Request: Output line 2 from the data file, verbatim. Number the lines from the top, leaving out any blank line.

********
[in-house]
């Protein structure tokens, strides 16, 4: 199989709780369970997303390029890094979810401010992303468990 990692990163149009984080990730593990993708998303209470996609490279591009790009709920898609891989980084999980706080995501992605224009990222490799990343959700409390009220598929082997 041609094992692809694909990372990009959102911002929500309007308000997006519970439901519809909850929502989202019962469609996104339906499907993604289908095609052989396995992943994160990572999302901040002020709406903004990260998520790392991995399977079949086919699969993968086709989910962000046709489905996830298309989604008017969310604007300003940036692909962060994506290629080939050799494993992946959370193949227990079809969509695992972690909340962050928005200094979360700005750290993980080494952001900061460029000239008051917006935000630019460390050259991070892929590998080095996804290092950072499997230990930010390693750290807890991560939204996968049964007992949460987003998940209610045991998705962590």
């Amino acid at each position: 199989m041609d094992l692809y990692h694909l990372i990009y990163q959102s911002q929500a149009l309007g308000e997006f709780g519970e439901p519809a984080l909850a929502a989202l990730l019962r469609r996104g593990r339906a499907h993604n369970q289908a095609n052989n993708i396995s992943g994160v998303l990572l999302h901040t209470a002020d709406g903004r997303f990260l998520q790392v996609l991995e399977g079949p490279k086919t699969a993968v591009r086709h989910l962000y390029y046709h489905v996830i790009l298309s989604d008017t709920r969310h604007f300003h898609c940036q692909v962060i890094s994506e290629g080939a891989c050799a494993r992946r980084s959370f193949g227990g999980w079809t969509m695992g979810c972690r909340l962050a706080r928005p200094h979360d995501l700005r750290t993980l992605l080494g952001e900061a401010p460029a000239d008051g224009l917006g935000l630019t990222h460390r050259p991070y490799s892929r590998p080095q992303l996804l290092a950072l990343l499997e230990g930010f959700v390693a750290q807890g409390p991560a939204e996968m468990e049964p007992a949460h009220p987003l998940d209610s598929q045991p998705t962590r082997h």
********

């Protein structure tokens, strides 16, 4: 199989709780369970997303390029890094979810401010992303468990 990692990163149009984080990730593990993708998303209470996609490279591009790009709920898609891989980084999980706080995501992605224009990222490799990343959700409390009220598929082997 041609094992692809694909990372990009959102911002929500309007308000997006519970439901519809909850929502989202019962469609996104339906499907993604289908095609052989396995992943994160990572999302901040002020709406903004990260998520790392991995399977079949086919699969993968086709989910962000046709489905996830298309989604008017969310604007300003940036692909962060994506290629080939050799494993992946959370193949227990079809969509695992972690909340962050928005200094979360700005750290993980080494952001900061460029000239008051917006935000630019460390050259991070892929590998080095996804290092950072499997230990930010390693750290807890991560939204996968049964007992949460987003998940209610045991998705962590």